On Friday March 10, 2023 Silicon Valley Bank collapsed in what is being regarded as the largest financial crisis since 2008. Currently, more than $175 billion in SVB customer’s investments are being held by federal regulators. Unfortunately, it appears SVB’s demise is no one’s fault but their own, after a few misguided steps in reassuring their client base.
What was SVB?
Silicon Valley Bank was based in the San Francisco Bay Area of California and mostly catered to tech start-ups and other innovative investors. The bank has been historically well-regarded in this area and was the 16th largest commercial bank in the US prior to its collapse. SVB’s holdings are currently being managed by the Federal Deposit Insurance Corporation (FDIC).
What Led to the Collapse?
Ultimately, SVB’s demise was caused by a run on the bank — when too many clients withdraw money at once because they are concerned the institution may fail. While the bank was slightly underperforming compared to forecasts, it was nowhere near insolvent until a wave of paranoia began to reach its investors.
On March 8, SVB sent out a memo to clients stating that they needed to strengthen their balance sheet and raise $2 billion in capital. To achieve this, they ended up selling a massive bond portfolio equaling around $21 billion at a $1.8 billion loss. While this action was intended to reassure investors and shore up their financial position, it caused Moody’s, a top bond rating firm, to downgrade SVB’s rating from stable to negative.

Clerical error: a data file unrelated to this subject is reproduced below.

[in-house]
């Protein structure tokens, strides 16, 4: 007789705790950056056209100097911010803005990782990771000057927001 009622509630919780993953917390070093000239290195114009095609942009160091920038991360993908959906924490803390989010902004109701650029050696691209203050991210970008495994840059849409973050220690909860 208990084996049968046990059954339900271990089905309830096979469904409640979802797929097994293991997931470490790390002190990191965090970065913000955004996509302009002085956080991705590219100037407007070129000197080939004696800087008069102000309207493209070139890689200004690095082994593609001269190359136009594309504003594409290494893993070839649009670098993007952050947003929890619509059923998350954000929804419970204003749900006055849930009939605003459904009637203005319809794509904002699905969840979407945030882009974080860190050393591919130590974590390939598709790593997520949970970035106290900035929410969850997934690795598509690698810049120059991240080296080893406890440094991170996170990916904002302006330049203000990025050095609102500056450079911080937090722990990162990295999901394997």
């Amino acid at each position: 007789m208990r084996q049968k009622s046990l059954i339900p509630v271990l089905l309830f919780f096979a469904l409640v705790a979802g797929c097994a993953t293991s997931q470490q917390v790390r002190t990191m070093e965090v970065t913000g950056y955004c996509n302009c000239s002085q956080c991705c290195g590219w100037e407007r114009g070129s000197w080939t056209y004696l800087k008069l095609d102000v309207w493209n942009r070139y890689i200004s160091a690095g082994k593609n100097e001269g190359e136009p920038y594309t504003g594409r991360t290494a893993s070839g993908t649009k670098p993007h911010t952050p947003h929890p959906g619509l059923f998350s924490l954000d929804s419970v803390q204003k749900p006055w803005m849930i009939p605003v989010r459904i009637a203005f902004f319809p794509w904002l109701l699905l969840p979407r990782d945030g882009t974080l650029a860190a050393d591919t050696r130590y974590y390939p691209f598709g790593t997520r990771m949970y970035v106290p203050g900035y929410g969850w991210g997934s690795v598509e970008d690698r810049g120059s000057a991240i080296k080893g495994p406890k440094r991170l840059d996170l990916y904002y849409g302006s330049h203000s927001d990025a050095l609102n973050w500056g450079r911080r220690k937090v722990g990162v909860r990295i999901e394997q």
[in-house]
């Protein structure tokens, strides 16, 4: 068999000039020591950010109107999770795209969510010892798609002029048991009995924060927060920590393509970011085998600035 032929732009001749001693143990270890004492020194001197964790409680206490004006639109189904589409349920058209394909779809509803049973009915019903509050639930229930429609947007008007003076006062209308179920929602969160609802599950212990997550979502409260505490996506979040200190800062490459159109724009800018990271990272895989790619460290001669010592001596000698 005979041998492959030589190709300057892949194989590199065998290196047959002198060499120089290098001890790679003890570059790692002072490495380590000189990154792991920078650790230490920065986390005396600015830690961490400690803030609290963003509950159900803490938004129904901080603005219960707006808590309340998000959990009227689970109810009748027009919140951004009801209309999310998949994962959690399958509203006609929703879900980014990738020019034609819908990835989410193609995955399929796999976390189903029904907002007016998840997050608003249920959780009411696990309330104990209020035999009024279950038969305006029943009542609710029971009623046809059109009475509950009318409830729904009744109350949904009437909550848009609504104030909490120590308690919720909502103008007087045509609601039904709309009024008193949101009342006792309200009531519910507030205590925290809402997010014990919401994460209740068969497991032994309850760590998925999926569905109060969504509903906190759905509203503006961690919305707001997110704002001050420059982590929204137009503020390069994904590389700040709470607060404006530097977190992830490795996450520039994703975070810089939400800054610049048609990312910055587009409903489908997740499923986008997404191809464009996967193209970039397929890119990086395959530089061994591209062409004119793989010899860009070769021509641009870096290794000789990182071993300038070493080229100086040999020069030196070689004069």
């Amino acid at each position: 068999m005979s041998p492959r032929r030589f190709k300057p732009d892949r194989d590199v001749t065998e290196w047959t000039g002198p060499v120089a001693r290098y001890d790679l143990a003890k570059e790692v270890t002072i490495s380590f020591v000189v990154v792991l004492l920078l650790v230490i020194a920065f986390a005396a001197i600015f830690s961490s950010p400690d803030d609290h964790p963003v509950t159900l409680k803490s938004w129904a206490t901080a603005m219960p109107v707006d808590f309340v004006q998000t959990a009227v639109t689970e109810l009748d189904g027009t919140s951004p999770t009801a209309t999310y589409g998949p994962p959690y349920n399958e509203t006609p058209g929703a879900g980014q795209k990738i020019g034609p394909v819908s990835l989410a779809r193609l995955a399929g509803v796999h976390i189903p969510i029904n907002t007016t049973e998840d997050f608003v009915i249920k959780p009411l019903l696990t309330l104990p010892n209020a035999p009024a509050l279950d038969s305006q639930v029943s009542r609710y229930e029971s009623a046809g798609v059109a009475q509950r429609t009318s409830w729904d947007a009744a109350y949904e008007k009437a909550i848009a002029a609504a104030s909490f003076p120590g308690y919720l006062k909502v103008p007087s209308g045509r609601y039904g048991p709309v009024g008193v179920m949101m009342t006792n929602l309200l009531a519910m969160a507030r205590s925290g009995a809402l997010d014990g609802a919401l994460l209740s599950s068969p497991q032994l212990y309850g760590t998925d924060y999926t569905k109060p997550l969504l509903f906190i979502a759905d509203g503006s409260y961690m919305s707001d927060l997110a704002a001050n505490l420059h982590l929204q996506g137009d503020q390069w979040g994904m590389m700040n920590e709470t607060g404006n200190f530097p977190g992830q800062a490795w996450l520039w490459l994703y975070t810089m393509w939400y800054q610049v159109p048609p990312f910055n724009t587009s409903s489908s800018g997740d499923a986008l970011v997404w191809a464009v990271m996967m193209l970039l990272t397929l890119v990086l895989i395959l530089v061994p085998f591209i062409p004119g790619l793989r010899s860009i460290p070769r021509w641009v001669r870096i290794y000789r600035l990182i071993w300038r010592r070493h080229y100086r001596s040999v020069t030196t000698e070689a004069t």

Silicon Valley Bank’s next fatal misstep involves their timing in a new investment. SVB’s executive board and Goldman Sachs, one of their advisors, structured a deal to raise equity with General Atlantic, a venture capital firm. They opted to sell convertible preferred stock which could not be sold until the next day, giving clients time to flee the bank, whereas if they did choose to include this type of security they would have been able to push the deal through overnight before any investors were made aware.
What Does This Mean?
As previously stated, the collapse of SVB is the largest financial crisis since the Great Recession, so there is sure to be major implications, especially paired with the fact Signature Bank of New York met a similar fate the next day.
President Biden promised clients of the banks that they would receive their investments in full even if they exceeded the $250,000 mark, however it is unclear how the government plans to do this and how the public will feel about this pseudo-Bailout situation. This move is likely to bolster confidence in other institutions, especially smaller banks and the US government as a whole.
Effects of the crash have already been seen through the stock market, as some smaller bank stocks have been plummeting as well as start-ups that relied on the bank’s funding. Markets such as tech and cryptocurrency could suffer the most as these institutions primarily serviced those niche groups.
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